It’s a famous tourist destination among locals and foreigners alike. The only problem is that visiting the sights can sometimes get too costly. (Don’t get me wrong, I’m all for supporting the thriving tourism industry in Puerto Princesa. If you like to relax and travel in comfort, please visit this site for a list of travel agents (or you can contact Mars of Travel Portal Duo at +639166151856).  Although the prices for the tour packages are reasonable and the tours are more comfortable and hassle-free, a cheaper alternative is to do it the backpacker way. Of course this means roughing it out! I will give an ideal itinerary for visiting the famous tourist destinations and try to give some advice (based on personal experience from bringing visitors to the tourist sites) on how to save by doing the tours on your own.

First, let’s get you there. Major local airlines such as PAL Express, Cebu Pacific, and Air Asia each fly to Puerto Princesa several times a day from Manila. There are also some flights from Cebu.

Next, you should book your hotel or pension or resort, whichever is right for your budget and needs. You can choose where you want to stay on this site. My suggested hotels/pension houses would be: Liane’s Place (nice native theme, reasonable price and most convenient location in the city center just in front of the Provincial Capitol) or Tenzai Pension House +63484330189 (cozy place, reasonable price with airport transfer and free breakfast). If you need help with booking for accommodations in other hotels/inns, Jeffany (licensed city tour coordinator) can help you pick out the ideal accommodation for your budget, at no extra cost to you 🙂 (Contact her at +639272864350 or email her at belvone14@gmail.com).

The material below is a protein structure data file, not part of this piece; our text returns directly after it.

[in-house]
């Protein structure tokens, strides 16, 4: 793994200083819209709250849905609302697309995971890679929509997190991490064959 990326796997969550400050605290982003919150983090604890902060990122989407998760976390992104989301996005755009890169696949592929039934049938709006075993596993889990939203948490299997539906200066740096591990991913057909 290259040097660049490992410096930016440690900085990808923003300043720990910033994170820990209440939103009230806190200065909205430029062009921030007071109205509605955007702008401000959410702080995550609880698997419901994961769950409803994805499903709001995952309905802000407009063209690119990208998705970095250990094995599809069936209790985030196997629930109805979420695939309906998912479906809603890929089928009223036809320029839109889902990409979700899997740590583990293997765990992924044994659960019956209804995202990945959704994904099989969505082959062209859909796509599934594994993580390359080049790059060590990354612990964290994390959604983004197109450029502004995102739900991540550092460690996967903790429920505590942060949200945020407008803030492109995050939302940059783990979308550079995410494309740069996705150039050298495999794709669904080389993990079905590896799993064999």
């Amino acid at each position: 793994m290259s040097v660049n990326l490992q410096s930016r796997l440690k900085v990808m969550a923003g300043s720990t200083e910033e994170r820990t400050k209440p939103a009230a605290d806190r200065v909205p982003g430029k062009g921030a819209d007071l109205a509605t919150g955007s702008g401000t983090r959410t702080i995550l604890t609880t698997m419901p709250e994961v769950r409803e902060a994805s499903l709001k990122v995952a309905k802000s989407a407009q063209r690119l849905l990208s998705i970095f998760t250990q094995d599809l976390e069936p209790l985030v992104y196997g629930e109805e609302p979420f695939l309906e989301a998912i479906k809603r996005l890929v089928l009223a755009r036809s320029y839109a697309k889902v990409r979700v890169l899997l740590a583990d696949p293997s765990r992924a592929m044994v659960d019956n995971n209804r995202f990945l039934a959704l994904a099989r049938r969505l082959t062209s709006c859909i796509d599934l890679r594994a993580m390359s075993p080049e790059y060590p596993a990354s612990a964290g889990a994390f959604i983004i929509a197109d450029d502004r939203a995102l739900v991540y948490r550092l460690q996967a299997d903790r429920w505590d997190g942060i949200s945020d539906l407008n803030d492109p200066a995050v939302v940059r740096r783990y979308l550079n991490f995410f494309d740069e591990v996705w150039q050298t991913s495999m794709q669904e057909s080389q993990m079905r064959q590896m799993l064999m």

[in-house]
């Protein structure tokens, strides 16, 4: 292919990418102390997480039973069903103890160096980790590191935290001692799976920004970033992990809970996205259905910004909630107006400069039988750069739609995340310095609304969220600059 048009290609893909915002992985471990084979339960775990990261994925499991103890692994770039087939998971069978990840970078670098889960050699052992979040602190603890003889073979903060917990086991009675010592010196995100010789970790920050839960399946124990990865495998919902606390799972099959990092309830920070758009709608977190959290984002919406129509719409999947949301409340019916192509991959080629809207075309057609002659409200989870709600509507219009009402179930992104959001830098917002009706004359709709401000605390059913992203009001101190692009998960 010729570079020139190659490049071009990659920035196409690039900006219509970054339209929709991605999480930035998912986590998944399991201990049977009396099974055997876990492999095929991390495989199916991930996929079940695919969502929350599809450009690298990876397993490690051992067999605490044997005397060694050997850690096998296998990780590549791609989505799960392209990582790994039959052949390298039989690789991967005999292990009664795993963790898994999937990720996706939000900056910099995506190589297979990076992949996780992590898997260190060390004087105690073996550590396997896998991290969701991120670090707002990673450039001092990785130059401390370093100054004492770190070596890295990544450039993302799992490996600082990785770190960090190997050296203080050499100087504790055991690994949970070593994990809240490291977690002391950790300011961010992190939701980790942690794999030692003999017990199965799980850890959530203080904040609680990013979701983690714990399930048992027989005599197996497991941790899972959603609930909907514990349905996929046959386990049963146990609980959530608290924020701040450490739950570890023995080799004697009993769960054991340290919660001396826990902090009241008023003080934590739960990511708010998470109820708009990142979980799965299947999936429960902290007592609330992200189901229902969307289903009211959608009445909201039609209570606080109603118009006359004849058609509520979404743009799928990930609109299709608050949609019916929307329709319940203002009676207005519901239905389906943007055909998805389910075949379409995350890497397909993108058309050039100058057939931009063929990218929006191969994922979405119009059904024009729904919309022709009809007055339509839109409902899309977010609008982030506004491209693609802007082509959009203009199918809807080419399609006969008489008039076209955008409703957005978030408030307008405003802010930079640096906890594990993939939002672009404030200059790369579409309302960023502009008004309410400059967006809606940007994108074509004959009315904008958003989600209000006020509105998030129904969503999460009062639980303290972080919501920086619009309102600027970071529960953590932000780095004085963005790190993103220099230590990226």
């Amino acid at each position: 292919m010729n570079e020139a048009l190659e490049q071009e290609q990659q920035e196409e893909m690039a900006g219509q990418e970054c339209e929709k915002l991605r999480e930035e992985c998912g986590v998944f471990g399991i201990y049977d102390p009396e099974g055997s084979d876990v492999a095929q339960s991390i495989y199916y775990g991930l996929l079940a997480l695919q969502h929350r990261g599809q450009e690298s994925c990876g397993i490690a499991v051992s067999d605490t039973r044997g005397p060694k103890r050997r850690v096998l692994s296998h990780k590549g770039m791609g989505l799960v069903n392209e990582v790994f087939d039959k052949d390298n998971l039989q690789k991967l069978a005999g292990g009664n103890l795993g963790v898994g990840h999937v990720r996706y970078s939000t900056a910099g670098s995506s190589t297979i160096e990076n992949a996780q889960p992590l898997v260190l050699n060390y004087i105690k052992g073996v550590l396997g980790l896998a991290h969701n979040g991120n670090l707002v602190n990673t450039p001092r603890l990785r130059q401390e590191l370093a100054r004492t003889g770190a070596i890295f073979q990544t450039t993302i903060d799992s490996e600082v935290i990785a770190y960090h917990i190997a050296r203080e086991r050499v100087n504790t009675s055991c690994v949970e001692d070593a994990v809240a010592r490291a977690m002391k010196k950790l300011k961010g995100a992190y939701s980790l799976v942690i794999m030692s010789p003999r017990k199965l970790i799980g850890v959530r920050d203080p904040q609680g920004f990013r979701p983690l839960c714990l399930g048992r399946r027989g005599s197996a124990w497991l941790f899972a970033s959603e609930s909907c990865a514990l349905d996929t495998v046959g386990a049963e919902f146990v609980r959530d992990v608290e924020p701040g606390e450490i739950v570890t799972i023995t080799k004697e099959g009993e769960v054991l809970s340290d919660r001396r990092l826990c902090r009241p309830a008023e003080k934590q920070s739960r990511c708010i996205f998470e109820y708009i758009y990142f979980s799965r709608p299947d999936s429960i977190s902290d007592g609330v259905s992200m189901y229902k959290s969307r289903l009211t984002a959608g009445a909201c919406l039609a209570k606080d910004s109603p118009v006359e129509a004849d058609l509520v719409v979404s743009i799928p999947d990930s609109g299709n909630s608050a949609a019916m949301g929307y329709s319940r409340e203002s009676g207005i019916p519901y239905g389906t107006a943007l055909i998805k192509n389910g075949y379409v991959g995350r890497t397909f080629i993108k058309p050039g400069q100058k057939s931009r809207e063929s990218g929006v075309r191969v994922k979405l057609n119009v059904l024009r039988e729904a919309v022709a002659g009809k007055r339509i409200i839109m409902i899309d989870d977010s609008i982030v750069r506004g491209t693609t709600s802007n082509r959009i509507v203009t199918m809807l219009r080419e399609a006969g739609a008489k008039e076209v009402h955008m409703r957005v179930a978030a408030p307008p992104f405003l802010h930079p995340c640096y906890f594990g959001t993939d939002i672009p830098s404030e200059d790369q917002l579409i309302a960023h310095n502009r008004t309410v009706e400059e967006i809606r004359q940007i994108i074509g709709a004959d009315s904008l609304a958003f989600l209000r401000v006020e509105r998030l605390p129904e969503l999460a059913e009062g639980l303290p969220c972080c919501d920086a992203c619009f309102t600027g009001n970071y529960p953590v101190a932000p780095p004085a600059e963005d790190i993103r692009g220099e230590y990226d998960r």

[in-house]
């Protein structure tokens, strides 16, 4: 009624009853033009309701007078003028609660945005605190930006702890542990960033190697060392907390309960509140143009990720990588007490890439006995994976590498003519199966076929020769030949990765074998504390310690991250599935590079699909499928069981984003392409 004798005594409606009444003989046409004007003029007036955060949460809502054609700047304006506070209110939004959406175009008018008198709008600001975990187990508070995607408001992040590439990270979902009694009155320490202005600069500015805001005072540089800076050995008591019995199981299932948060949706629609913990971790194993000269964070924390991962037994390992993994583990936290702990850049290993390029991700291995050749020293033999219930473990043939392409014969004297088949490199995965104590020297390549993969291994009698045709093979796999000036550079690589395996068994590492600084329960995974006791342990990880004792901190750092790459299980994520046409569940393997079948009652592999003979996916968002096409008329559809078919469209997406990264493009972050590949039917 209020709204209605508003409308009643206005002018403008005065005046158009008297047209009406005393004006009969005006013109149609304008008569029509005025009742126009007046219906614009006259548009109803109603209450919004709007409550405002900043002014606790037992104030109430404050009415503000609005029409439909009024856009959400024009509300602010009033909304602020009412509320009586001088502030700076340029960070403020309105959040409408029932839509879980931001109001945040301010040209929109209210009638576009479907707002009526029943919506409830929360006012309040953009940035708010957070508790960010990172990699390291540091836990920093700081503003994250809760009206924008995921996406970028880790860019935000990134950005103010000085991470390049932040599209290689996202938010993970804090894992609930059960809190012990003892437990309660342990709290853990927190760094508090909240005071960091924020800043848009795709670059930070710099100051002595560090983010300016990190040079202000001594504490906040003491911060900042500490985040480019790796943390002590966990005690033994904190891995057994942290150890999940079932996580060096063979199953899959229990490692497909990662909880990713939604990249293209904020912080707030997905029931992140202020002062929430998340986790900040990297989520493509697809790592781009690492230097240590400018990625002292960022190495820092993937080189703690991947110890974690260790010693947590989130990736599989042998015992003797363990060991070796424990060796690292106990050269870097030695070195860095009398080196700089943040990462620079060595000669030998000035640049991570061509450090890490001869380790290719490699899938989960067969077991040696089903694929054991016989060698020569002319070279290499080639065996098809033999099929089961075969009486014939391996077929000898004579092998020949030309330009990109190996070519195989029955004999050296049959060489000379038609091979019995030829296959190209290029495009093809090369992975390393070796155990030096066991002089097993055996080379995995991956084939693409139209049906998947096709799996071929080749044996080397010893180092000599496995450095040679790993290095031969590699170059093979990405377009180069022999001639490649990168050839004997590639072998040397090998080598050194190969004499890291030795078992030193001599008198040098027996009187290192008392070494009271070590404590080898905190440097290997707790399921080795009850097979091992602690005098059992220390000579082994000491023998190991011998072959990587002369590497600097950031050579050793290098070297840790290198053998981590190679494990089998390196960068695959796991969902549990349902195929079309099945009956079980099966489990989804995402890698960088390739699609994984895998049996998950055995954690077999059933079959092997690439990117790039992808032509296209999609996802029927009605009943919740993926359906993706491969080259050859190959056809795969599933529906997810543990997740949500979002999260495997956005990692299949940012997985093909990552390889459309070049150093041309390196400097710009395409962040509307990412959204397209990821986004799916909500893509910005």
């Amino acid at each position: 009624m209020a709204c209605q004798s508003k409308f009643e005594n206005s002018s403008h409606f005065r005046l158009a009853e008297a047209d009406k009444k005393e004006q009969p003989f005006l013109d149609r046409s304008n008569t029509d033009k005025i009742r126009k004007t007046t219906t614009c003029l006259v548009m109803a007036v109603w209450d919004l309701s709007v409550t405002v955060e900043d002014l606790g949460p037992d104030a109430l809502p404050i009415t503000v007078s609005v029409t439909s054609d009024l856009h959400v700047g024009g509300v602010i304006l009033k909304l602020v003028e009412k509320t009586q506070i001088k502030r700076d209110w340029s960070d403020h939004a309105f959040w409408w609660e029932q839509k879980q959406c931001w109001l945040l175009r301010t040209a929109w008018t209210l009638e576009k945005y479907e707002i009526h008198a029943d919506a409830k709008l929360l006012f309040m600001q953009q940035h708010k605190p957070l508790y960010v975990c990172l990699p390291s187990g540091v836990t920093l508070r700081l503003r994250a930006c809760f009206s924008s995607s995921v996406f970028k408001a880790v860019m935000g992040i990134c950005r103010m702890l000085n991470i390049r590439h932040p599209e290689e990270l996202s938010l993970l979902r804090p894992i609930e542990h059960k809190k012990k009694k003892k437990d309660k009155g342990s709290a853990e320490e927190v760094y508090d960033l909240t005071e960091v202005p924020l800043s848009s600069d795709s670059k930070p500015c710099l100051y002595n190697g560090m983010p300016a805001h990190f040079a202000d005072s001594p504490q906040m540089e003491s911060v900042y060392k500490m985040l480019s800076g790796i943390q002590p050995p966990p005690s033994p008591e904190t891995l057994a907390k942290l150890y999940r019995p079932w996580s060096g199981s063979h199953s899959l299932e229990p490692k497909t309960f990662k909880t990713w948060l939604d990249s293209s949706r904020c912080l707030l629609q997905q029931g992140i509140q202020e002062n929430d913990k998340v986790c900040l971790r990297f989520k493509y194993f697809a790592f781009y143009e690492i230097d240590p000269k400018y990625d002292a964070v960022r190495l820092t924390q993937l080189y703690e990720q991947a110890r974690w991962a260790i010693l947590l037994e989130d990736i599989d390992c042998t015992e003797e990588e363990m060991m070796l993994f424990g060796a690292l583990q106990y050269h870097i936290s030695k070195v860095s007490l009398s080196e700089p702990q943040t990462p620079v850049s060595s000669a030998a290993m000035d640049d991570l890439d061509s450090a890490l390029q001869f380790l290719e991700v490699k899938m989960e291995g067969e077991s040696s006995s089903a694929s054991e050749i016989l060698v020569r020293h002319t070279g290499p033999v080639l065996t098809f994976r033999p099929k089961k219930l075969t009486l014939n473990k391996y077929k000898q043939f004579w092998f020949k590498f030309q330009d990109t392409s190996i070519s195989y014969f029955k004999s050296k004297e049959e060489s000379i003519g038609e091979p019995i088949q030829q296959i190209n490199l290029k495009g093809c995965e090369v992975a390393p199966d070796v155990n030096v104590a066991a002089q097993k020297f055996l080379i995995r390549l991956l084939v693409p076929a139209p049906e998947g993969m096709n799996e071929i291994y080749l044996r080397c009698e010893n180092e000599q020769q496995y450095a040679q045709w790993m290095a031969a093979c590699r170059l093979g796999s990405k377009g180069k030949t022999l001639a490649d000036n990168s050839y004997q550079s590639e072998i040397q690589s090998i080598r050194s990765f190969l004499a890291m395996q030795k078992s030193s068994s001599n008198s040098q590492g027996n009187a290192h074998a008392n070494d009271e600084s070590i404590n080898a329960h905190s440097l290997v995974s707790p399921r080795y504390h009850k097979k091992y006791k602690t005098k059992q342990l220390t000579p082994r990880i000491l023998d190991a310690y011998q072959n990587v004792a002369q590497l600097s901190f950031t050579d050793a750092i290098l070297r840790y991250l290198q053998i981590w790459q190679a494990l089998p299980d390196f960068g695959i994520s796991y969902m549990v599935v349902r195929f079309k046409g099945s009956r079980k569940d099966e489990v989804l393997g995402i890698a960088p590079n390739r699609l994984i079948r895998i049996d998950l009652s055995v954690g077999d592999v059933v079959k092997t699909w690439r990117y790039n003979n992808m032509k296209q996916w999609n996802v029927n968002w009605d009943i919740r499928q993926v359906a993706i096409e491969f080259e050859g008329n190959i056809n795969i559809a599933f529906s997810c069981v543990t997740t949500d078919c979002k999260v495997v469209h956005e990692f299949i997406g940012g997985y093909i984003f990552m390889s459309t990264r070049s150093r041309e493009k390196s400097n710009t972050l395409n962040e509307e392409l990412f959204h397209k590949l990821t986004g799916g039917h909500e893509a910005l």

How long should you stay in Puerto Princesa? Well, you of course want to make the most of your time there, so I would say you need at least three full days (on a tight schedule), but four days would be just right. Below is an ideal itinerary, including the comparison of getting the tour package and “doing-it-yourself”:

Day 1- City Tour

It is better to have a morning flight so you have more time for touring the city.

> If you got the City Tour Package from a travel agent, you will be toured using an aircon van with a licensed tour guide. Your destinations more or less include: Crocodile Farm, Iwahig Prison and Penal Farm, Binuatan Creations, Rancho Sta. Monica, Butterfly Garden, Baywalk, Plaza Cuartel and Cathedral. City Tour Package: Php 600/person

> However, you can also opt to do the tour by yourself. There are several ways of doing this, depending on how many you are in the group. If you are in a group of two to four, you can hire a tricycle (serves as the taxi in the city, only it’s three-wheeled) for half the day for Php 400 to 700 (I recently met this hardworking tricycle driver when I toured my friend – contact him directly to inquire: Regel Villegas +639105811183) . If you are in a group of five to ten, you can hire a multicab for 800 to 1,000, depending on your bargaining powers (multicabs are like small jeepneys that accommodate 10-12 persons). If you are in a group of ten or more, renting a van with driver is a better option (Php 1000-1500, refer to the link of tour companies, they also offer van rental services, or contact IC of Isee Palawan Travel & Tour Services at +639178859494 / +639098849494.)

If you are adventurous enough and are not afraid to get lost, you can also rent a motorcycle and roam around by yourself. Rates are at Php 50 per hour or Php 500 per day. The motorbikes for rent are just beside the airport exit gate. If you prefer self-drive car rental services, please contact Plong Car Rental at +639175530889 or 09197260367.